The Songbook Series at Joe's Pub has been offering the work of well-known musical theater writers like William Finn, David Zippel, and (from the past) Marc Blitzstein. Most recently, the Pub--under the direction of Wiley Hausam--presented the compositions of William Bolcom (music) and Arnold Weinstein (lyrics) in a revue of their theatrical tunes and trunk songs called The Last Lousy Moments of Love. Character-driven numbers formed the backbone of the revue, and they were often witty, piercing songs that were anything but lousy. Slightly more than half of the selections came from popular operas penned by the team, including bits from Casino Paradise, Great Shot, and Wind in the Willows.
William Bolcom is a well-established composer/musician, but most of his work has not been for the mainstream musical theater. Listening to his melodies (and sometimes his non-melodies) tells you that he's not a Broadway baby; the musical themes are complex and sophisticated in a distant sort of way, the work on the whole more intellectually acute than emotionally robust. On the other hand, Arnold Weinstein's lyrics have some of the entertaining verve of Sondheim and Finn, with rhymes that are often surprising and incisive. Whether serious or smart-mouthed, these lyrics are always fueled by emotion as they reveal or purposefully hide character.
It was no accident that the Bolcom/Weinstein show at Joe's Pub, conceived and realized by Scott Griffin, was cast with actors who sing rather than singers who might (or might not) act. The chosen songs require performers who can live the lyrics, and that's exactly what David Greenspan, Lewis J. Stadlen, and Mary Testa did. Greenspan was the most unusual casting choice made by Griffin, but a very smart one. The actor is best known for his intense, large performances of edgy material; no wonder, then, that the dramatic musical/monologue numbers went to him. For instance, immediately after Mary Testa's exuberantly comic version of "My Father, the Gangster" from Casino Paradise, Greenspan countered as her sibling, singing and talking his way through the bitter and biting "Great Man's Child." He was also blistering in his dark rendition of a song called "George," the show's penultimate number.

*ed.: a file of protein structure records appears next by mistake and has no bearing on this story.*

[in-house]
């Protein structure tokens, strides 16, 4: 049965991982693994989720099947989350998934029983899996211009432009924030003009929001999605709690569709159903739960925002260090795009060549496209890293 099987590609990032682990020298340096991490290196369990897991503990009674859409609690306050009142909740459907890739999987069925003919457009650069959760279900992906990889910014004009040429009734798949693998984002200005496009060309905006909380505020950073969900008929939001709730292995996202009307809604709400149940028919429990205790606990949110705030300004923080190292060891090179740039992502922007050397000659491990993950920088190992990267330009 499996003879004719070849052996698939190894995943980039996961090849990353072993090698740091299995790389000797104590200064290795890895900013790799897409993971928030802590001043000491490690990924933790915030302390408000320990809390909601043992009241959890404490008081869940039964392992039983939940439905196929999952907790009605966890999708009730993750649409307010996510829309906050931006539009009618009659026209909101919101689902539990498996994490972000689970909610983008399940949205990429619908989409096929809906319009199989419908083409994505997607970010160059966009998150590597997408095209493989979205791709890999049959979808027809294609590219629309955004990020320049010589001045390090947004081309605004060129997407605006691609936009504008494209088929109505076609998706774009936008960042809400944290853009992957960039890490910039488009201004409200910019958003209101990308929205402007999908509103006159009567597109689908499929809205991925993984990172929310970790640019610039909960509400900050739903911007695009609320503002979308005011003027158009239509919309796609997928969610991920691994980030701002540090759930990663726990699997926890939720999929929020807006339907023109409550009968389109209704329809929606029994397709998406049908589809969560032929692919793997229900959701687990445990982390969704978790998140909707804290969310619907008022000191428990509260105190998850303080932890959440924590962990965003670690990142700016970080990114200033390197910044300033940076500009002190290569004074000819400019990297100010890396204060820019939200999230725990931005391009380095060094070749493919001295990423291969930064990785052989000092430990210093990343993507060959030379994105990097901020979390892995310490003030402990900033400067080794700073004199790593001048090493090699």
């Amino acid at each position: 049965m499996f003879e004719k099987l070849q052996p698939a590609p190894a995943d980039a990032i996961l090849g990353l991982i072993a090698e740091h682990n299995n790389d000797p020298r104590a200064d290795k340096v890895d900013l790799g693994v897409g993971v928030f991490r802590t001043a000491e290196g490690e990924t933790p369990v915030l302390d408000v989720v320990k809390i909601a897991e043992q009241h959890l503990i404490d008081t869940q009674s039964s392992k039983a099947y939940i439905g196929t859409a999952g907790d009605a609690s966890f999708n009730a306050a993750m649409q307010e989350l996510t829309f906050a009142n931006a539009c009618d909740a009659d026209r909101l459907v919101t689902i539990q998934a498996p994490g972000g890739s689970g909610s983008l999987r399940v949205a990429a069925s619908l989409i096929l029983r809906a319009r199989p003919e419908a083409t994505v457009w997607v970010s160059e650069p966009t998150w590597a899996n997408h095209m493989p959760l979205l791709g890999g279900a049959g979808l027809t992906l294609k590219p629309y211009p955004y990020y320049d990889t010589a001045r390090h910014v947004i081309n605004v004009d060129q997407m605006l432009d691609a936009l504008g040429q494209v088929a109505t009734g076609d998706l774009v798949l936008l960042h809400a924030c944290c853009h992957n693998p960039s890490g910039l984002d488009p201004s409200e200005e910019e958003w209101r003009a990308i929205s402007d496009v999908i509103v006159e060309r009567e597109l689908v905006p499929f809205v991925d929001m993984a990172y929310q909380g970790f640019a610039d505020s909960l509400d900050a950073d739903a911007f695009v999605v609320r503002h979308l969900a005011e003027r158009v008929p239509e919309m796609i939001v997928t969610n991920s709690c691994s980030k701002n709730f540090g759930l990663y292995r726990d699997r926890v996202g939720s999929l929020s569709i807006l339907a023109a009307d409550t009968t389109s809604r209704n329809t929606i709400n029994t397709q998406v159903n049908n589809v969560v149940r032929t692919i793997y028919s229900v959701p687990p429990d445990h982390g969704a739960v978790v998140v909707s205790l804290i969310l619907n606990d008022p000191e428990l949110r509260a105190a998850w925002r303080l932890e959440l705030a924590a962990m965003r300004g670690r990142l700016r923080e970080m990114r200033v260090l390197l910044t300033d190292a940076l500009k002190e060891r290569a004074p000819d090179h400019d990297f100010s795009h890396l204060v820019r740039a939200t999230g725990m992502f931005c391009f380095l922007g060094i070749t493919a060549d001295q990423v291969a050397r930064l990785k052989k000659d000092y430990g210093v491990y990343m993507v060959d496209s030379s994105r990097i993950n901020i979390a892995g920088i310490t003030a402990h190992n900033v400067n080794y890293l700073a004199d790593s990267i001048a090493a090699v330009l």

Both Stadlen and Testa come from the musical comedy tradition, and their witty, wonderful contributions brought a knowing humor to the proceedings. Performing the musical tone poem "The Actor," Stadlen was to-die-for funny; additionally, he found the comic cutting edge of the philosophically winsome number "The Thing Itself." Testa performed humorous songs as well as the occasional romantic ballad, dominating the Joe's Pub stage every time and in every style. She was sly and sexy while singing "Toothbrush Time" and just plain thrilling as she wailed "Night, Make My Day." (When will she have her own solo night at Joe's?) All three performers were intelligently supported by the driving musical direction and piano accompaniment of Joshua Rosenblum.
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